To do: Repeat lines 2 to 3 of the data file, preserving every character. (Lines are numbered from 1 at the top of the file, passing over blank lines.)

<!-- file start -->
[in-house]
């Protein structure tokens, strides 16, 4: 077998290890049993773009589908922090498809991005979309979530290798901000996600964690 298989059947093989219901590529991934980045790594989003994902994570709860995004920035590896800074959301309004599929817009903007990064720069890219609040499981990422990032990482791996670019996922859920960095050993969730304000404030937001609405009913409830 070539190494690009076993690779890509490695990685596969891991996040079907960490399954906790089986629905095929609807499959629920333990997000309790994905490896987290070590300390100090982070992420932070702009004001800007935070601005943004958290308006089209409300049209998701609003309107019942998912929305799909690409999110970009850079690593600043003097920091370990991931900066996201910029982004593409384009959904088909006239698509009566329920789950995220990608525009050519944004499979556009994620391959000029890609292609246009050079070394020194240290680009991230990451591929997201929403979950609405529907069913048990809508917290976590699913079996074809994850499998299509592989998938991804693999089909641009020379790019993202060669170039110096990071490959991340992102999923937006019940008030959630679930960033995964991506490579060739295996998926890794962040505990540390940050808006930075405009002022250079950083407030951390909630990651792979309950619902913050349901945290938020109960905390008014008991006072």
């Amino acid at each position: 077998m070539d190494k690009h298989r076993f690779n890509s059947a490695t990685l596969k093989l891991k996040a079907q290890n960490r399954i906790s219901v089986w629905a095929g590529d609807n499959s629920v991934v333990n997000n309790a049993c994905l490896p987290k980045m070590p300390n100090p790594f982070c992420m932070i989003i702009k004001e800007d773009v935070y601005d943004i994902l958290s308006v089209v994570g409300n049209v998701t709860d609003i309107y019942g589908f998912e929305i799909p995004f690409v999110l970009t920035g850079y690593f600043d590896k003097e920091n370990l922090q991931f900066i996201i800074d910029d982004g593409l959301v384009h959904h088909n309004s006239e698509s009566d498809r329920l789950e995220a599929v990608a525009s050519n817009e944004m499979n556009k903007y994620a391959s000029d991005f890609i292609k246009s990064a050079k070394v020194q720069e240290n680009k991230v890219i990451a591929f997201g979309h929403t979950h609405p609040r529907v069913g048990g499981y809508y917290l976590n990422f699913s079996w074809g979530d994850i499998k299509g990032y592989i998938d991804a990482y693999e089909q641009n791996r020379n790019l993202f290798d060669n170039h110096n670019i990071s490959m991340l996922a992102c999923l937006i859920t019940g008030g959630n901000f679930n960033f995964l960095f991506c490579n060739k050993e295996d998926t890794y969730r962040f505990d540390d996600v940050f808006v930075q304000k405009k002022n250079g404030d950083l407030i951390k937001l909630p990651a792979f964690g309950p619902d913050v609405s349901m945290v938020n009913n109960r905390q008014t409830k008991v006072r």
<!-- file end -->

């Protein structure tokens, strides 16, 4: 077998290890049993773009589908922090498809991005979309979530290798901000996600964690 298989059947093989219901590529991934980045790594989003994902994570709860995004920035590896800074959301309004599929817009903007990064720069890219609040499981990422990032990482791996670019996922859920960095050993969730304000404030937001609405009913409830 070539190494690009076993690779890509490695990685596969891991996040079907960490399954906790089986629905095929609807499959629920333990997000309790994905490896987290070590300390100090982070992420932070702009004001800007935070601005943004958290308006089209409300049209998701609003309107019942998912929305799909690409999110970009850079690593600043003097920091370990991931900066996201910029982004593409384009959904088909006239698509009566329920789950995220990608525009050519944004499979556009994620391959000029890609292609246009050079070394020194240290680009991230990451591929997201929403979950609405529907069913048990809508917290976590699913079996074809994850499998299509592989998938991804693999089909641009020379790019993202060669170039110096990071490959991340992102999923937006019940008030959630679930960033995964991506490579060739295996998926890794962040505990540390940050808006930075405009002022250079950083407030951390909630990651792979309950619902913050349901945290938020109960905390008014008991006072």
């Amino acid at each position: 077998m070539d190494k690009h298989r076993f690779n890509s059947a490695t990685l596969k093989l891991k996040a079907q290890n960490r399954i906790s219901v089986w629905a095929g590529d609807n499959s629920v991934v333990n997000n309790a049993c994905l490896p987290k980045m070590p300390n100090p790594f982070c992420m932070i989003i702009k004001e800007d773009v935070y601005d943004i994902l958290s308006v089209v994570g409300n049209v998701t709860d609003i309107y019942g589908f998912e929305i799909p995004f690409v999110l970009t920035g850079y690593f600043d590896k003097e920091n370990l922090q991931f900066i996201i800074d910029d982004g593409l959301v384009h959904h088909n309004s006239e698509s009566d498809r329920l789950e995220a599929v990608a525009s050519n817009e944004m499979n556009k903007y994620a391959s000029d991005f890609i292609k246009s990064a050079k070394v020194q720069e240290n680009k991230v890219i990451a591929f997201g979309h929403t979950h609405p609040r529907v069913g048990g499981y809508y917290l976590n990422f699913s079996w074809g979530d994850i499998k299509g990032y592989i998938d991804a990482y693999e089909q641009n791996r020379n790019l993202f290798d060669n170039h110096n670019i990071s490959m991340l996922a992102c999923l937006i859920t019940g008030g959630n901000f679930n960033f995964l960095f991506c490579n060739k050993e295996d998926t890794y969730r962040f505990d540390d996600v940050f808006v930075q304000k405009k002022n250079g404030d950083l407030i951390k937001l909630p990651a792979f964690g309950p619902d913050v609405s349901m945290v938020n009913n109960r905390q008014t409830k008991v006072r």